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Problem or purpose: Studies across different countries suggest that the COVID-19 pandemic has caused stress and burnout (e.g., Queen & Harding, 2020; Taylor et al., 2020; Y. Wang et al., 2020; Xiong et al., 2020). Previous research has also found that women may be more likely to experience negative effects from the pandemic than men (e.g., Taylor et al., 2020; X. Wang et al., 2020 Y. Wang et al., 2020), and that the stress of the pandemic may differ by employment status (e.g., Joshi & Sharma, 2020; Kaur et al., 2020). As a result, we are predicting (1) participants to report stress and burnout, (2) women to report higher stress and burnout than men, (3) and that participants who are currently employed will report higher stress and burnout than those who are not employed/retired.

Procedure: We measured stress with a single item that asked about stress during the past month and burnout with a single item that asked if participants are experiencing more burnout during the COVID-19 pandemic than usual. Telephone surveys were conducted in October 2021 via random digit dialing. Preliminary data includes surveys from 216 adult Minnesotans (51% women, 74% white, age mean = 53.01 years, SD = 18.23).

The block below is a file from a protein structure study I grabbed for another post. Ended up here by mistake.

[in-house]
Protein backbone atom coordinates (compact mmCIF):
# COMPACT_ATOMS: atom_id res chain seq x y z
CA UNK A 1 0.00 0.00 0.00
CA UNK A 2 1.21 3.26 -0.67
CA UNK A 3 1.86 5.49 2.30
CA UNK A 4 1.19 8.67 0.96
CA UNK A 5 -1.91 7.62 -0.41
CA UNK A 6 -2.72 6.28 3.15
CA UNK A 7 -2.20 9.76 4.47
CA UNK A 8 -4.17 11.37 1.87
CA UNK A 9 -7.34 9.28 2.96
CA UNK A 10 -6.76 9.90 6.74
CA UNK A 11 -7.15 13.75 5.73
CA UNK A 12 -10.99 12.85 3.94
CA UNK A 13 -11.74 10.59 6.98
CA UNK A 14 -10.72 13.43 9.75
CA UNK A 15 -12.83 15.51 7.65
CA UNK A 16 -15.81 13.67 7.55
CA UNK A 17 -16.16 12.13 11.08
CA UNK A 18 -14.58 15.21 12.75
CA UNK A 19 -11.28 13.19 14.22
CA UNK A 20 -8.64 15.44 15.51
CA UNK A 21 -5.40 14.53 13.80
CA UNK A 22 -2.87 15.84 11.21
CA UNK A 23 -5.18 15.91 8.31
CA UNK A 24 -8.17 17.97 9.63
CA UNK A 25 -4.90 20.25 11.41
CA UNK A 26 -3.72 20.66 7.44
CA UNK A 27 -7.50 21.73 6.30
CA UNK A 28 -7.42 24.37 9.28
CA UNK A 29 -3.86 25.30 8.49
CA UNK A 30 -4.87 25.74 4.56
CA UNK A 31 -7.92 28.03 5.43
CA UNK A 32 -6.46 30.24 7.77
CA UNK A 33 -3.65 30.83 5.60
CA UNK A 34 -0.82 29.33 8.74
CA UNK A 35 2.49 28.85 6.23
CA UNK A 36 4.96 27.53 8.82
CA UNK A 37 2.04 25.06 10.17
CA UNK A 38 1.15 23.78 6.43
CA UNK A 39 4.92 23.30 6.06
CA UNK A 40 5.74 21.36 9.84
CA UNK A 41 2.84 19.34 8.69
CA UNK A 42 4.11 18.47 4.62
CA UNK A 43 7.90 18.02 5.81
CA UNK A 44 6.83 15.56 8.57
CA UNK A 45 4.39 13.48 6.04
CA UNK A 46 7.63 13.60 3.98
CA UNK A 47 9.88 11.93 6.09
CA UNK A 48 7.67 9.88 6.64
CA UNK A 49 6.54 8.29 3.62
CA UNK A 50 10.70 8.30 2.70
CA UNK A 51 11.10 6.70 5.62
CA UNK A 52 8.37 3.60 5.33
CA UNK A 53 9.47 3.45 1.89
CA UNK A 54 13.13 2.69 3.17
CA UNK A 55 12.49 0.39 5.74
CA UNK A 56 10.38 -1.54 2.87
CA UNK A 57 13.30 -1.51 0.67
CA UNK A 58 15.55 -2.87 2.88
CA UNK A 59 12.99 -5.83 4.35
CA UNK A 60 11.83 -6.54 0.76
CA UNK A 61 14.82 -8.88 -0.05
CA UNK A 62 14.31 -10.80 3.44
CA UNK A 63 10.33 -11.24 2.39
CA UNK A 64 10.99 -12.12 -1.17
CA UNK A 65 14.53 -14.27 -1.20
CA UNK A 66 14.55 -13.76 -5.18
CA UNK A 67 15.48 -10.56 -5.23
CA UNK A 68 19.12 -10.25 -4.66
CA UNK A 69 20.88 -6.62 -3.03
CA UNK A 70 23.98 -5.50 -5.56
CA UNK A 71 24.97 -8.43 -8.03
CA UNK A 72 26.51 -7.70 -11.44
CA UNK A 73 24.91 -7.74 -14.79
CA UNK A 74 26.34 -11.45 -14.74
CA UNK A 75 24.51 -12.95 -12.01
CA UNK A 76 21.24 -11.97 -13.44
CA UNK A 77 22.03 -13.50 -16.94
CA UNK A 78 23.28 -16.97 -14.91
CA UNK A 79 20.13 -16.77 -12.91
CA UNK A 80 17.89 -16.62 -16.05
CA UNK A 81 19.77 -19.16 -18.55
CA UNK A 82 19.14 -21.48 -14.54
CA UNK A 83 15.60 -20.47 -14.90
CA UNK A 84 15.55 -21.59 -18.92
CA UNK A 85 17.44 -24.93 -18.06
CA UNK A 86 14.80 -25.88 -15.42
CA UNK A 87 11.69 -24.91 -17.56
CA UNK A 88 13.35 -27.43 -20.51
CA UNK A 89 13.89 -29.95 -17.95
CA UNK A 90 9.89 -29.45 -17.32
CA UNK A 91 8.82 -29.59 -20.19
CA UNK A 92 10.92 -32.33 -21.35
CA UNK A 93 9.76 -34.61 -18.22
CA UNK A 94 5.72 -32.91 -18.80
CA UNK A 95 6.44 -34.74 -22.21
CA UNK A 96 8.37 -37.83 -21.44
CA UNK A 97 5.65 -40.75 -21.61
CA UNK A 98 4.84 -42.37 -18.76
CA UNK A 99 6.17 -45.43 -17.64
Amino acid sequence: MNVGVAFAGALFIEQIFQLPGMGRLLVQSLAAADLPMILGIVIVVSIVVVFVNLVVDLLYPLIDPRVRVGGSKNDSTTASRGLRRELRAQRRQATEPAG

Results: Preliminary results showed that 22% of participants reported feeling a lot or completely stressed during the past month, and 22% of participants reported that they felt a little or a lot more burnout than usual during the pandemic. We found gender differences in stress (chi-square = 10.84, p = .004) and burnout (chi-square = 5.72, p = .02), such that women reported significantly more stress and burnout than men. Finally, results suggested that participants who were employed part- or full-time did not report more stress than those who were not employed or retired (chi-square = 2.52, p = .28), but employed participants did report more burnout (chi-square = 12.45, p < .001).

Conclusions and implications: These findings highlight that many people are experiencing stress and burnout during the pandemic, and that these feelings are more likely for women. Burnout, but not stress, was more common for people who are employed, suggesting that the pandemic may be having prolonged effects on workers.